My friend Crni, which means black in Croatian, and I were on the ferry to a small island called Drvenik Mali. It was in the wintertime and the islands were pretty much deserted. On the ferry was a small assortment of locals and delivery drivers heading out to the island on the afternoon run. Our plan was to look at an old boat built in 1924. It was one the few left from the town of Komiža, on the island Vis, one of the furthest outposts in the Archipelago.
Komiža is home to the famed Croatian fishermen and sailors who earned their name from fishing in the seas around the islands of Palagruza. During the season these sailors would sail out and race to a small-unprotected bay where they would set up camp to fish for sardines around the rocky outcrops. The fasted boats got the best spots on the beach. As part of this tradition, the fishermen’s races helped the fishermen create fast seaworthy hulls that could make the 42 mile long open water voyage with speed and efficiency.
Historically, the race to the islands was run until right around the time this boat was built. Vinka was her name, a bit smaller than the other Gajeta Falkušas which were common up to 30 feet, Vinka comes in at 24 feet. While not as big as the other vessels of this type, her lineage as a Komižan fishing vessel places her squarely in the frame of the time and place that these boats were built, sailed and raced. This was evident when we first laid eyes on her. Crni and I had sailed for several years on Falkusa’s with the captains from Komiža, and today was the first time I had seen one in person. A real Komiški Gajeta, floating in the harbor in Drvenik, more than 60 miles from where she originated. As if she had been hidden under her retrofitted oversized cabin for more than 40 years.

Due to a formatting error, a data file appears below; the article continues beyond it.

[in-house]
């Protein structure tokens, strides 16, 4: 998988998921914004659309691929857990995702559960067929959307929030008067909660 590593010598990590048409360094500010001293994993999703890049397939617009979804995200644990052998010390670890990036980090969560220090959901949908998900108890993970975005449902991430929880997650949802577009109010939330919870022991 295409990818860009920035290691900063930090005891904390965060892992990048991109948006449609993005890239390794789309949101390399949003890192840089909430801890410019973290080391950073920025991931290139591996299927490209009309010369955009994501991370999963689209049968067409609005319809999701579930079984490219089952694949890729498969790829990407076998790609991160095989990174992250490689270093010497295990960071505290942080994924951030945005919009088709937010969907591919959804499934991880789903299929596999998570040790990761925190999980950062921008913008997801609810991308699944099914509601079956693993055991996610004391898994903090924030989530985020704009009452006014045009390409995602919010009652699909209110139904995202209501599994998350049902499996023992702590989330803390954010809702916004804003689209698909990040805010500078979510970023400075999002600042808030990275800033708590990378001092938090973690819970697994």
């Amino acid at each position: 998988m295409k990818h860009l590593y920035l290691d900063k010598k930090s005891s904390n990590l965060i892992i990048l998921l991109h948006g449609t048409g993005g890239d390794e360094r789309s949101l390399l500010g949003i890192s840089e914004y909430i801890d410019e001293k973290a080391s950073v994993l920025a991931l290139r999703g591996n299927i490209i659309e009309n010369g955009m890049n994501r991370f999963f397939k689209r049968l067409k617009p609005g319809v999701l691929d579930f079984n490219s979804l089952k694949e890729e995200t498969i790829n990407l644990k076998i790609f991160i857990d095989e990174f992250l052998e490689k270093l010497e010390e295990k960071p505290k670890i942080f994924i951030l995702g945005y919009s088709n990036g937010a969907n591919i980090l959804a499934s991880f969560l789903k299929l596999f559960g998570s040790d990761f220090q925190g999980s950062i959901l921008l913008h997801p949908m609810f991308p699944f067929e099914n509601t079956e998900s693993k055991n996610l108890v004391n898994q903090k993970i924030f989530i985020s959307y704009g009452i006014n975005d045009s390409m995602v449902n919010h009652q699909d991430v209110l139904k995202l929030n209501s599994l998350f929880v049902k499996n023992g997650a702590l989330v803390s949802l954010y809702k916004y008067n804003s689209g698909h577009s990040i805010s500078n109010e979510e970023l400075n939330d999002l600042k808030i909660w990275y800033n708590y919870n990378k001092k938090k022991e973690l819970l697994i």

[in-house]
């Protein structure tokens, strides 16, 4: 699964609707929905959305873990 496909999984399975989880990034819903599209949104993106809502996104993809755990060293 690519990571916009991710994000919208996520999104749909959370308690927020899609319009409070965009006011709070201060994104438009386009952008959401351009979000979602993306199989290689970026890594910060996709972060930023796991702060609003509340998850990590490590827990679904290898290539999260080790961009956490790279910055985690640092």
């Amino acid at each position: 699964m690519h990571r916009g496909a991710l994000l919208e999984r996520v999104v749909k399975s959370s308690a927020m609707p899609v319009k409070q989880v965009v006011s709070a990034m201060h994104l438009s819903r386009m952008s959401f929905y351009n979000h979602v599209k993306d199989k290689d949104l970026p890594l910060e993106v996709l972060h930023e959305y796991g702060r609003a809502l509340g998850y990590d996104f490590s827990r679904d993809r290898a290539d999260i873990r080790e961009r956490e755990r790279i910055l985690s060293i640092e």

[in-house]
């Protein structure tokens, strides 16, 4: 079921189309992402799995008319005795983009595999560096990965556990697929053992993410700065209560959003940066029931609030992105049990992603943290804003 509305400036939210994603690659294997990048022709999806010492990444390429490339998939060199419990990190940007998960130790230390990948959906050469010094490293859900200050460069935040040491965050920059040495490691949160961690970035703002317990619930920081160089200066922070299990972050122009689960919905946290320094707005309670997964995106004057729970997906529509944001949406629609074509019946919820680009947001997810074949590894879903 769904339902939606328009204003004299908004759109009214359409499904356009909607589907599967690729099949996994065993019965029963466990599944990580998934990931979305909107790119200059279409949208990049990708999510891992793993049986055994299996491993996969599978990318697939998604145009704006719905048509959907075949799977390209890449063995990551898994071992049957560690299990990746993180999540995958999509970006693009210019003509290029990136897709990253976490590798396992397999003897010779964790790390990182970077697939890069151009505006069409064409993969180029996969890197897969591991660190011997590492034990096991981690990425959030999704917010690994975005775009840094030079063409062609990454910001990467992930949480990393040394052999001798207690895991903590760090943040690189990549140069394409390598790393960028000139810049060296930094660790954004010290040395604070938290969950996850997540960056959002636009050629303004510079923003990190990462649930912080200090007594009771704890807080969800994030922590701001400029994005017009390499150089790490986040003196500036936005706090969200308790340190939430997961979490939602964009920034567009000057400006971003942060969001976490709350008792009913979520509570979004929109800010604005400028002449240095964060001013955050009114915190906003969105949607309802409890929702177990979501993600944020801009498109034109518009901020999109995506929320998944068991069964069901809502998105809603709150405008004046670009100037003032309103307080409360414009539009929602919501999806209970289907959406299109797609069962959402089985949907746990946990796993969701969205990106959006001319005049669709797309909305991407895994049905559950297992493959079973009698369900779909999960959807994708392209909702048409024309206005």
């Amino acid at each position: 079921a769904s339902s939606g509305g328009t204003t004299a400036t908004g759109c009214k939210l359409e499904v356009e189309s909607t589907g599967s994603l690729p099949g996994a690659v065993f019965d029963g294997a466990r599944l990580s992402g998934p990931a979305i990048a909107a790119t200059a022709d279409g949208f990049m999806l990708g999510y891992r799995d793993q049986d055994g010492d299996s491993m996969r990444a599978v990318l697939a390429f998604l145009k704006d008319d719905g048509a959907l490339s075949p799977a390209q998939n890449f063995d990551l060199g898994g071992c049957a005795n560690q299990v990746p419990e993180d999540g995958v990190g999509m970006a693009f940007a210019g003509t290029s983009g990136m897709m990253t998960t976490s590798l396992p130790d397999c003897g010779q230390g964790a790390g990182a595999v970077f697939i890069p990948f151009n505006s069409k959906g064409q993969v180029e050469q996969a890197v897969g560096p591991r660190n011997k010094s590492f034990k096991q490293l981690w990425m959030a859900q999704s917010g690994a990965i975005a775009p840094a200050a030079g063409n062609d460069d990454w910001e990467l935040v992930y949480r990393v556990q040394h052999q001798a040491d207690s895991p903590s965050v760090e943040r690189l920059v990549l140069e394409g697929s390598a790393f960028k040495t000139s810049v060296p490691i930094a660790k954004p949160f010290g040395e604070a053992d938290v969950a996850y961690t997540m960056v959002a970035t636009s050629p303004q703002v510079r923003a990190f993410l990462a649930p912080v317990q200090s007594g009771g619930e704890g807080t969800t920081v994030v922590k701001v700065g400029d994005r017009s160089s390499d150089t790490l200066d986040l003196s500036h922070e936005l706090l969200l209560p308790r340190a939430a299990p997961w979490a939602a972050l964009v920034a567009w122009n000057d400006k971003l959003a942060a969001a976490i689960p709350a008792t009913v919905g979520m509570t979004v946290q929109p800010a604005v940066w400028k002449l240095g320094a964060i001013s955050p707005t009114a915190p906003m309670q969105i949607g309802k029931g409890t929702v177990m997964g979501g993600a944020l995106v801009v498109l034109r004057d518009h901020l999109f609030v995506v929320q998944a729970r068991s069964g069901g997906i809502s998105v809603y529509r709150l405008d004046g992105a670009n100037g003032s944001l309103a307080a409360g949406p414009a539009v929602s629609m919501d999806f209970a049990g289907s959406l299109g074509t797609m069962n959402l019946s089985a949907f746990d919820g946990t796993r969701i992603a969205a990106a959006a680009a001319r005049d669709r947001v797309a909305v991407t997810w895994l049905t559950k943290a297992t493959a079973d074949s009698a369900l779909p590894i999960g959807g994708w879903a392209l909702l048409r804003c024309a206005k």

The reason why not many of these boats have been preserved can be traced to a peculiar tradition of the inhabitants of Komiža. Each Year for the Feast of St. Nikola, the patron saint of sailors and fishermen, the people of Komiža burn a boat. Over the past centuries, hundreds of the Gajeta type boats had been sacrificed at the steps of the church, as an offering to protect those who spend their lives going to sea.
As we stepped aboard, I instantly saw the notation of the early builders, the keelson that had a carved mast step where the rig used to be placed. Here was the first clue it was authentic and the papers verified that the boat was from the town of Komiža, and was moored in bay of Porat on the west side of Bisevo.
We made arrangements to buy the boat and commenced plans for the restoration the following summer. Our organization Adriatic Maritime Institute works with children from youth homes around Croatia using traditional boats as a platform for youth development. Months later, we brought the boat of Kastela near split and worked with kids from the Maestral Home to do the reconstruction.
Inka Petersen from Sausalito, CA led the team on the reconstruction, and with myself and the students and several volunteers rebuilt the stem, replace several planks and finished the final touches of the boat.
As part of the program we took the students to Komiža to sail on one of the replicas that have been made over the last 20 years and now compete in an annual regatta out to the remote Palagruza. The trip was amazing and spanned several days where we visited Porat on Bisevo, slept on idyllic beaches and lived as the fisherman had done centuries before.
In the coming week we will to launch the boat as an offering on the solstice. While this historic vessel has escaped the fire on Komiža, its return to the water marks the beginning of a new age of sail for Vinka, for the students of Maestral, and for all who will sail on her. It makes me sad to think that I will not spend this year on the race with Crni and the crew from the Gajetas, but happy to be here on the launch with the kids planning and prepping for races for the years to come.
James has entered Vinka in the RESTORE AN OLD SAILBOAT Contest.